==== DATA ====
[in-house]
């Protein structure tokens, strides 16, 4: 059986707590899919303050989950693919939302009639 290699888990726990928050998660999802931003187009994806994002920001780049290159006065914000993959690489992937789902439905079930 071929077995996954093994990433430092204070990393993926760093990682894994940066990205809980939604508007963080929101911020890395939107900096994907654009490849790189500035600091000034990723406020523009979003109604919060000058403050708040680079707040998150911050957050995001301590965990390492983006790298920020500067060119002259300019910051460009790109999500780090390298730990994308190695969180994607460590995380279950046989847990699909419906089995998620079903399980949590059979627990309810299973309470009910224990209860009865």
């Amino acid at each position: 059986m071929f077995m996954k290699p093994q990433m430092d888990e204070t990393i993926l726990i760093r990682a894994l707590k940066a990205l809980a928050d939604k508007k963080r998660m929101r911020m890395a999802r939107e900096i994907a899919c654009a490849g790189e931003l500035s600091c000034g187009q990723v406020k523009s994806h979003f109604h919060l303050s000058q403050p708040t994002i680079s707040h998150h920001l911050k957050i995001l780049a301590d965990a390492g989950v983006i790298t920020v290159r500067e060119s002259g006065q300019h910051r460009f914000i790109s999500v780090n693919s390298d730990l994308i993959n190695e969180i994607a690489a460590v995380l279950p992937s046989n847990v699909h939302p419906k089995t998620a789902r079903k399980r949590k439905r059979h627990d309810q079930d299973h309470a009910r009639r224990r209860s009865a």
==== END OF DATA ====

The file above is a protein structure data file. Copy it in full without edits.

[in-house]
């Protein structure tokens, strides 16, 4: 059986707590899919303050989950693919939302009639 290699888990726990928050998660999802931003187009994806994002920001780049290159006065914000993959690489992937789902439905079930 071929077995996954093994990433430092204070990393993926760093990682894994940066990205809980939604508007963080929101911020890395939107900096994907654009490849790189500035600091000034990723406020523009979003109604919060000058403050708040680079707040998150911050957050995001301590965990390492983006790298920020500067060119002259300019910051460009790109999500780090390298730990994308190695969180994607460590995380279950046989847990699909419906089995998620079903399980949590059979627990309810299973309470009910224990209860009865």
């Amino acid at each position: 059986m071929f077995m996954k290699p093994q990433m430092d888990e204070t990393i993926l726990i760093r990682a894994l707590k940066a990205l809980a928050d939604k508007k963080r998660m929101r911020m890395a999802r939107e900096i994907a899919c654009a490849g790189e931003l500035s600091c000034g187009q990723v406020k523009s994806h979003f109604h919060l303050s000058q403050p708040t994002i680079s707040h998150h920001l911050k957050i995001l780049a301590d965990a390492g989950v983006i790298t920020v290159r500067e060119s002259g006065q300019h910051r460009f914000i790109s999500v780090n693919s390298d730990l994308i993959n190695e969180i994607a690489a460590v995380l279950p992937s046989n847990v699909h939302p419906k089995t998620a789902r079903k399980r949590k439905r059979h627990d309810q079930d299973h309470a009910r009639r224990r209860s009865a």